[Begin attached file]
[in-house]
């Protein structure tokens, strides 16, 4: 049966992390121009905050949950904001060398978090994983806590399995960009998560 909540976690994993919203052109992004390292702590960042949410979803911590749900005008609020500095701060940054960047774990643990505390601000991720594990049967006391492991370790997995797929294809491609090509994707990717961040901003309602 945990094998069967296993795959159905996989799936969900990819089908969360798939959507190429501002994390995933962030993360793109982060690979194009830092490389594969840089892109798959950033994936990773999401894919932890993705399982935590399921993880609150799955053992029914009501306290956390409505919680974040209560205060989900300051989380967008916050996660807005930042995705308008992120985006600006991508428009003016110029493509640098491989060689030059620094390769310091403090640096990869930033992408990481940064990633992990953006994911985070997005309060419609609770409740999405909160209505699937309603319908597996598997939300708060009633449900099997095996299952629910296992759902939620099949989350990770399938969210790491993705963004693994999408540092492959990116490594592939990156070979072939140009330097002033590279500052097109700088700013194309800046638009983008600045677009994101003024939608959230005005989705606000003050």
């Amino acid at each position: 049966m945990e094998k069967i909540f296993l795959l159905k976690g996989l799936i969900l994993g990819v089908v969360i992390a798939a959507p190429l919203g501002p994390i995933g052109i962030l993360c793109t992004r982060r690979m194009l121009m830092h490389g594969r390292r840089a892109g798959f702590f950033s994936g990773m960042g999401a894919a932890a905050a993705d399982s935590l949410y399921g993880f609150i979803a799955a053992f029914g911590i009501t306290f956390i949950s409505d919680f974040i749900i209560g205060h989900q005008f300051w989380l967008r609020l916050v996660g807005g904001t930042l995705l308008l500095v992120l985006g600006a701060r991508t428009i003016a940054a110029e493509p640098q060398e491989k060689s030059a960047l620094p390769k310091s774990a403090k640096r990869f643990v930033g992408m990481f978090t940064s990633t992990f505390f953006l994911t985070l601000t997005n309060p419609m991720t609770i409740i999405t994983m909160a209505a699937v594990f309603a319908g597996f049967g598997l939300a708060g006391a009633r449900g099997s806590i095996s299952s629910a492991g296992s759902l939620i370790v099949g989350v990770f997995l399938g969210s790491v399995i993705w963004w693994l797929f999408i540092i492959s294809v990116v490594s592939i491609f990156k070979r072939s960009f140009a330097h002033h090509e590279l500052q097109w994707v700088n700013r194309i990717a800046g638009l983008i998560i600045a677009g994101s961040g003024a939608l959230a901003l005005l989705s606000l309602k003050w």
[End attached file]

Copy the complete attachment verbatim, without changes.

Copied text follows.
[in-house]
């Protein structure tokens, strides 16, 4: 049966992390121009905050949950904001060398978090994983806590399995960009998560 909540976690994993919203052109992004390292702590960042949410979803911590749900005008609020500095701060940054960047774990643990505390601000991720594990049967006391492991370790997995797929294809491609090509994707990717961040901003309602 945990094998069967296993795959159905996989799936969900990819089908969360798939959507190429501002994390995933962030993360793109982060690979194009830092490389594969840089892109798959950033994936990773999401894919932890993705399982935590399921993880609150799955053992029914009501306290956390409505919680974040209560205060989900300051989380967008916050996660807005930042995705308008992120985006600006991508428009003016110029493509640098491989060689030059620094390769310091403090640096990869930033992408990481940064990633992990953006994911985070997005309060419609609770409740999405909160209505699937309603319908597996598997939300708060009633449900099997095996299952629910296992759902939620099949989350990770399938969210790491993705963004693994999408540092492959990116490594592939990156070979072939140009330097002033590279500052097109700088700013194309800046638009983008600045677009994101003024939608959230005005989705606000003050």
């Amino acid at each position: 049966m945990e094998k069967i909540f296993l795959l159905k976690g996989l799936i969900l994993g990819v089908v969360i992390a798939a959507p190429l919203g501002p994390i995933g052109i962030l993360c793109t992004r982060r690979m194009l121009m830092h490389g594969r390292r840089a892109g798959f702590f950033s994936g990773m960042g999401a894919a932890a905050a993705d399982s935590l949410y399921g993880f609150i979803a799955a053992f029914g911590i009501t306290f956390i949950s409505d919680f974040i749900i209560g205060h989900q005008f300051w989380l967008r609020l916050v996660g807005g904001t930042l995705l308008l500095v992120l985006g600006a701060r991508t428009i003016a940054a110029e493509p640098q060398e491989k060689s030059a960047l620094p390769k310091s774990a403090k640096r990869f643990v930033g992408m990481f978090t940064s990633t992990f505390f953006l994911t985070l601000t997005n309060p419609m991720t609770i409740i999405t994983m909160a209505a699937v594990f309603a319908g597996f049967g598997l939300a708060g006391a009633r449900g099997s806590i095996s299952s629910a492991g296992s759902l939620i370790v099949g989350v990770f997995l399938g969210s790491v399995i993705w963004w693994l797929f999408i540092i492959s294809v990116v490594s592939i491609f990156k070979r072939s960009f140009a330097h002033h090509e590279l500052q097109w994707v700088n700013r194309i990717a800046g638009l983008i998560i600045a677009g994101s961040g003024a939608l959230a901003l005005l989705s606000l309602k003050w």